Are you struggling to land a job at top-tier companies like Google, Facebook, or Microsoft?
In the competitive world of job interviews, Jermaine L. Murray, a seasoned career coach and founder of JupiterHR, shares invaluable insights in his article in CNBC article to help you avoid crucial pitfalls that may be sabotaging your chances.
He has rounded up some phrases that may serve as a bottleneck to your pathway to your desired job.
1. “I’ll do anything.”
Murray warns against using this phrase, as it may portray desperation or a lack of focus. Instead, express passion for a specific role while remaining open to other opportunities where you can contribute effectively. This subtle shift showcases flexibility without compromising determination.
Say this instead: “I’m passionate about [specific role/task] and believe I could excel there, but I’m also open to other roles where I can contribute effectively.”
2. “What does your company do?”
A lack of research is a red flag.
Murray suggests mentioning your understanding of the company’s focus and then delving deeper into your knowledge by asking about current initiatives in a specific department. This approach demonstrates your initiative and preparation.
Say this instead: “From my understanding, your company focuses on [what you know]. Can you share more about the current initiatives in [specific department]?”
3. “I don’t have any weaknesses.”
Claiming perfection can hinder your chances.
Murray advises acknowledging a specific weakness and actively working on overcoming it. This demonstrates self-awareness and a commitment to personal and professional growth.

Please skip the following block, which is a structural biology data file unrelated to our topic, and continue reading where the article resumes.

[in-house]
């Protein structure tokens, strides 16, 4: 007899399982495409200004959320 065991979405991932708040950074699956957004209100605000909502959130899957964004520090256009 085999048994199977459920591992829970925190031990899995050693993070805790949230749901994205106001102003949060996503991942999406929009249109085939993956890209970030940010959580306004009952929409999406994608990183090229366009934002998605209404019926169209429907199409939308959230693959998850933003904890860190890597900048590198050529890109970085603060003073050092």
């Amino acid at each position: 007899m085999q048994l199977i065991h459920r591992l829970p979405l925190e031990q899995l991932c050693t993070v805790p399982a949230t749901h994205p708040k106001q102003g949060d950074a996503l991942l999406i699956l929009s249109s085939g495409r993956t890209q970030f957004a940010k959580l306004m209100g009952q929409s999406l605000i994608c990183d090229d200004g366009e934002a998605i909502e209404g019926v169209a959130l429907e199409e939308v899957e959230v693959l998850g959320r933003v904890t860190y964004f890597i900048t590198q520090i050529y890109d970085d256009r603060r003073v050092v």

Say this instead: “A challenge I’ve faced is [specific weakness], but I’m actively working on it by [strategy/measure].”
4. “I hated my last boss.”
Complaining about previous employers raises red flags. Instead, the JupiterHR boss suggests you share that you had differing views with your previous supervisor, emphasising the learning experience in communication and teamwork.
Say this instead: “I had some differing views with my previous supervisor, but I learned a lot about communication and teamwork.”
5. “I don’t know.”
Demonstrating an inability to problem-solve without guidance can be detrimental. Murray suggests expressing interest in exploring the topic and outlining how you would approach it based on your current knowledge.
Say this instead: “That’s something I’d be keen to explore. Based on what I know, I’d approach it this way…”
6. “You can just check my resume.”
While acknowledging the resume, provide additional details during the interview. This showcases your depth of knowledge about past roles and achievements beyond what’s listed on paper.
Say this instead: “Of course, that detail is in my resume. But to elaborate, [give a more detailed account].”
7. “When do I start getting paid?”
Focusing solely on compensation may give the wrong impression. Instead, express interest in discussing the entire compensation package after exploring the role further, showing that you care about both the financial aspect and the organisation’s mission and vision.
Say this instead: “I’d appreciate it if we could discuss the entire compensation package once we’ve explored the role further.”
Navigating interviews successfully means understanding what to say and, equally important, what not to say.
By swapping potential pitfalls with thoughtful alternatives, you can transform a tense interaction into a mutually beneficial conversation, paving the way for a promising career opportunity.
Take control of your interview narrative, and increase your chances of landing that dream job in 2024.